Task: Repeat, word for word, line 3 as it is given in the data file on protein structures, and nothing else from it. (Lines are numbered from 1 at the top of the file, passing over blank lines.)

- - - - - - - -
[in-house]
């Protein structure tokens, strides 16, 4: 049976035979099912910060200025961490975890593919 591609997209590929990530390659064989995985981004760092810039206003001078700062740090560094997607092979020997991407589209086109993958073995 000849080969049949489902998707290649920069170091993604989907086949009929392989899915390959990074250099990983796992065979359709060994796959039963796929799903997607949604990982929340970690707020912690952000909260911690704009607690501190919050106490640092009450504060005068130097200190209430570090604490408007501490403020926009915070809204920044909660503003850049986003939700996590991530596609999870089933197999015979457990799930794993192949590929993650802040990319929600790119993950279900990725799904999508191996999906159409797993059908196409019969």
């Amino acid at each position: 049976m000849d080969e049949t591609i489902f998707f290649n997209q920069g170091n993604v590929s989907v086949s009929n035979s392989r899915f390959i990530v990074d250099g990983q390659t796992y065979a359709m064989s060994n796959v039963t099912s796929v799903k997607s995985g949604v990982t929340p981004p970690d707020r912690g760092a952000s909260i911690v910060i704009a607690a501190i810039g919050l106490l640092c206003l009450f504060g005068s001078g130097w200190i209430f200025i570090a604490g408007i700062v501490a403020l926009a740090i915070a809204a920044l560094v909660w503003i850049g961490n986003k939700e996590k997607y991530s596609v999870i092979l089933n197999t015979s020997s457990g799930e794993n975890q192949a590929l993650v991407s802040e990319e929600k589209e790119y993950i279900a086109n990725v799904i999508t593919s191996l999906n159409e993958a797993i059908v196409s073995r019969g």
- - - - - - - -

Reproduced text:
């Amino acid at each position: 049976m000849d080969e049949t591609i489902f998707f290649n997209q920069g170091n993604v590929s989907v086949s009929n035979s392989r899915f390959i990530v990074d250099g990983q390659t796992y065979a359709m064989s060994n796959v039963t099912s796929v799903k997607s995985g949604v990982t929340p981004p970690d707020r912690g760092a952000s909260i911690v910060i704009a607690a501190i810039g919050l106490l640092c206003l009450f504060g005068s001078g130097w200190i209430f200025i570090a604490g408007i700062v501490a403020l926009a740090i915070a809204a920044l560094v909660w503003i850049g961490n986003k939700e996590k997607y991530s596609v999870i092979l089933n197999t015979s020997s457990g799930e794993n975890q192949a590929l993650v991407s802040e990319e929600k589209e790119y993950i279900a086109n990725v799904i999508t593919s191996l999906n159409e993958a797993i059908v196409s073995r019969g």